Thomas Tuchel is “absolutely convinced” he can rebuild Timo Werner’s shattered confidence and help the Germany striker start scoring freely again at Chelsea.
New Blues boss Tuchel intends to use Werner as halfway between a second striker and a number 10, a mix of those two roles deployed in the 24-year-old’s favoured inside-left area.
Werner notched four Premier League goals in a promising Stamford Bridge start, but ground to a halt as Frank Lampard’s tenure fell away.
The £53million summer signing has nine Chelsea goals in all – but just one in his last 16 appearances.
New manager Tuchel is determined to steer Werner back to his best though, and believes he knows just how to make that happen.
“I would say he prefers to have space, because he’s super-fast and he likes to play in the last line, very, very high up – but a little more to the left, half-open to the goal and to receive balls into open space,” said Tuchel.
“Can we develop movements, patterns, behaviour to use his quality in narrow spaces? That’s my job and I’m absolutely convinced we can – because the guy is open, the guy is friendly and the guy is eager to learn.
“At the moment, why I did not use him against Wolves on Wednesday, I saw his face was a bit closed, and the weight is on his shoulders.
“He cares a lot and that shows he has a fantastic character.
“Right now it’s important to rebuild his trust in himself and to find a smile on his face and stop doubting too much.
“It’s my job to do this, to help him with this and then to find also a position where we can use his strengths.”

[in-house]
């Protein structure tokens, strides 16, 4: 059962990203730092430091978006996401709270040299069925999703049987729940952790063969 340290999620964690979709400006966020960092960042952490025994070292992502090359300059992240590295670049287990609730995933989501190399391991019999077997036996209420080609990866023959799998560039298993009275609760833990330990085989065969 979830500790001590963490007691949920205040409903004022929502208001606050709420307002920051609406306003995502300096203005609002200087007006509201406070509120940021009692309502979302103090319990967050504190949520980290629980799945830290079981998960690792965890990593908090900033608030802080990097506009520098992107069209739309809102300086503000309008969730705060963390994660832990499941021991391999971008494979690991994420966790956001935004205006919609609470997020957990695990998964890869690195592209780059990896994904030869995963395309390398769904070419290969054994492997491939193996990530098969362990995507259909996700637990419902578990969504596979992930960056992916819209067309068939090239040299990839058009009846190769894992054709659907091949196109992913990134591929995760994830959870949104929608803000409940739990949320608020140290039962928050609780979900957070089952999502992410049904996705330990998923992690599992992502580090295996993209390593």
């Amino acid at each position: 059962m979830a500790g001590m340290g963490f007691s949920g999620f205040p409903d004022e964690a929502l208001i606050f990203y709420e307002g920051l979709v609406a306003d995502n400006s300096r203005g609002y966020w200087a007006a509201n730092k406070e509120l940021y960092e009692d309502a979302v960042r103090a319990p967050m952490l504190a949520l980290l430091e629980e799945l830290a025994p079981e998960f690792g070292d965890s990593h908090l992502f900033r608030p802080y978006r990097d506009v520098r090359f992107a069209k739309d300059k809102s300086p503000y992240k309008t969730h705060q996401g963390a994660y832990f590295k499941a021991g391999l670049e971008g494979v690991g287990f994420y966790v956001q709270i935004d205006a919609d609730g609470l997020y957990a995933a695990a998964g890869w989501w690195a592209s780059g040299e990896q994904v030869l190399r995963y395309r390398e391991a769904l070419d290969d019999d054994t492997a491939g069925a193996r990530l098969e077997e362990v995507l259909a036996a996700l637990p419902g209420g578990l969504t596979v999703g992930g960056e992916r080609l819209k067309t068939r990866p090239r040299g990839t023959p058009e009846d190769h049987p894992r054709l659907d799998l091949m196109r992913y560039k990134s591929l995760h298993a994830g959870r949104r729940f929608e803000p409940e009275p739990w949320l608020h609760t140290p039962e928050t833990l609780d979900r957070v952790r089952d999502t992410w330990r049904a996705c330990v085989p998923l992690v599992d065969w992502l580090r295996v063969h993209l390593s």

Former Paris St Germain boss Tuchel replaced Lampard at Chelsea’s helm on Tuesday, jumping straight into action with Wednesday’s goalless draw with Wolves at Stamford Bridge.
The Blues dominated territory and possession but could find no way through Wolves’ low block – a common problem under former manager Lampard.
Tuchel believes Werner can become the kind of matchwinner to open up such low-sitting defences, as the German boss bids to stamp his authority on proceedings with the Blues.
Tuchel’s Stamford Bridge tenure could well stand or fall on his ability or otherwise to maximise the talents of both Werner and Kai Havertz, the big-money summer arrivals who struggled under Lampard.
“Sometimes as a striker it does not help if you care a lot – sometimes as a striker it’s better not to care at all,” said Tuchel.
“But he’s not that guy. He cares and he’s not happy with himself and with the way things went lately.
“There will be games – on Wednesday we had 80 per cent ball possession and it felt like we played 90 per cent of the match in the last 30 metres – but there are movements to create with him that he can help us, I am sure.”